Janet Yellen as Fed chief: Questions she will likely face for Fed confirmation
(Reuters) – U.S. lawmakers unhappy with the Federal Reserve will have a prime opportunity to vent their concerns when the Senate Banking Committee vets Janet Yellen as next chair of the Fed, which has become a lightning rod for criticism of policy activism.
Nominated by President Barack Obama on Wednesday, Yellen immediately reinforced views that she is a monetary “dove” by noting the central bank’s duty to serve the needs of all Americans in remarks at a White House ceremony.
Obama picked Yellen to replace Fed Chairman Ben Bernanke, whose term expires on January 31. But she must first be vetted by the banking panel, where Democrats occupy 12 of the 20 seats.
While the math is in her favor – Democrats control the U.S. Senate and need to pick up only six Republican votes to clear any procedural roadblocks and secure her nomination – that doesn’t mean she will not have to endure some tough questions.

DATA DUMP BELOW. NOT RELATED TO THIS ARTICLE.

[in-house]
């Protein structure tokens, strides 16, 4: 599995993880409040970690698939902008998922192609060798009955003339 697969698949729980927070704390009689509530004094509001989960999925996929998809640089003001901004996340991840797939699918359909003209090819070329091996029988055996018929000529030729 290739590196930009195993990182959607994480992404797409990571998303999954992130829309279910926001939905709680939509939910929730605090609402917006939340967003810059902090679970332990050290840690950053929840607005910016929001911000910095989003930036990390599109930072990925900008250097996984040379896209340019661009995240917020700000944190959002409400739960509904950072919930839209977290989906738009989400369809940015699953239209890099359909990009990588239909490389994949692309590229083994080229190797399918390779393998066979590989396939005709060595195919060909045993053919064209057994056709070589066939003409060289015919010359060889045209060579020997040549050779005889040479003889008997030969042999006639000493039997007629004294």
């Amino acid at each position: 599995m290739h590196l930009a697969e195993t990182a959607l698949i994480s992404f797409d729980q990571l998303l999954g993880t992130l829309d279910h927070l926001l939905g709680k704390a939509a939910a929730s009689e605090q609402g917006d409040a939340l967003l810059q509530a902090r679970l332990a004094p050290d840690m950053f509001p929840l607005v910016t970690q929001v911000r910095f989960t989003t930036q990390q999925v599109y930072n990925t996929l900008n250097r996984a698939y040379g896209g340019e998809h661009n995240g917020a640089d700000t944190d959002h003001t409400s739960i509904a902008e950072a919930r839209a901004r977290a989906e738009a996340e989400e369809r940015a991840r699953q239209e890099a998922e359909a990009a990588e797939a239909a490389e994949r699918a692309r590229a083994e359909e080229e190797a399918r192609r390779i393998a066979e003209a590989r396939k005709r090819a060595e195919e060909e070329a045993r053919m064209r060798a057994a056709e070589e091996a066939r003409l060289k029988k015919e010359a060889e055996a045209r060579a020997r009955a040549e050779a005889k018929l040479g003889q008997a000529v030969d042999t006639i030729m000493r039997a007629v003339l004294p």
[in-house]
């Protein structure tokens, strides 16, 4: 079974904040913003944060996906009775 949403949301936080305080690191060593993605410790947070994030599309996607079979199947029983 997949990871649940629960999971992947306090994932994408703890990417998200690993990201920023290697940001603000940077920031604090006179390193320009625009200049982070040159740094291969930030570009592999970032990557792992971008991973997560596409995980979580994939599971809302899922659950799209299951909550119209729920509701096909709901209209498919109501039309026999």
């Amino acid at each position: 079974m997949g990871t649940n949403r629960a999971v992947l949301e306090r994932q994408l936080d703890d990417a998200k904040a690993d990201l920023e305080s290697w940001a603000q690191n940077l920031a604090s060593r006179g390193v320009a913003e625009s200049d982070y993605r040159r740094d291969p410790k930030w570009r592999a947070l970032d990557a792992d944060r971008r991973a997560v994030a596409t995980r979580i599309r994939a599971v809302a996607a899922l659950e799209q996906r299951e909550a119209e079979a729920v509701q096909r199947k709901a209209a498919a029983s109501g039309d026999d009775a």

Here is a sample of what to expect:
ARE YOU, OR HAVE YOU EVER BEEN, A KEYNESIAN?
Senate Republicans, deeply skeptical of an unprecedented five years of ultra-easy monetary policy, will be eager to ask about an end to the Fed’s bond buying, which has roughly quadrupled its balance sheet to around $3.7 trillion.
They will also want to know how soon she thinks the Fed might raise interest rates, held near zero since late 2008, and how high inflation can go before it does harm.
“I would like to hear Vice Chairman Yellen’s plan for exiting the Fed from the multi-trillion trade it has put on, and I hope she will outline in detail what she sees as the limits of what monetary policy and zero interest rates can achieve in our economy,” said Senator Bob Corker, Republican from Tennessee.
Alabama Senator Richard Shelby, another Republican who sits with Corker on the banking panel, said during her 2010 confirmation hearing for the vice chair’s role that Yellen was known to be a Keynesian, code for someone who backs official intervention to spur growth and hiring. Shelby will likely want to drive home his disapproval of that way of thinking this time around.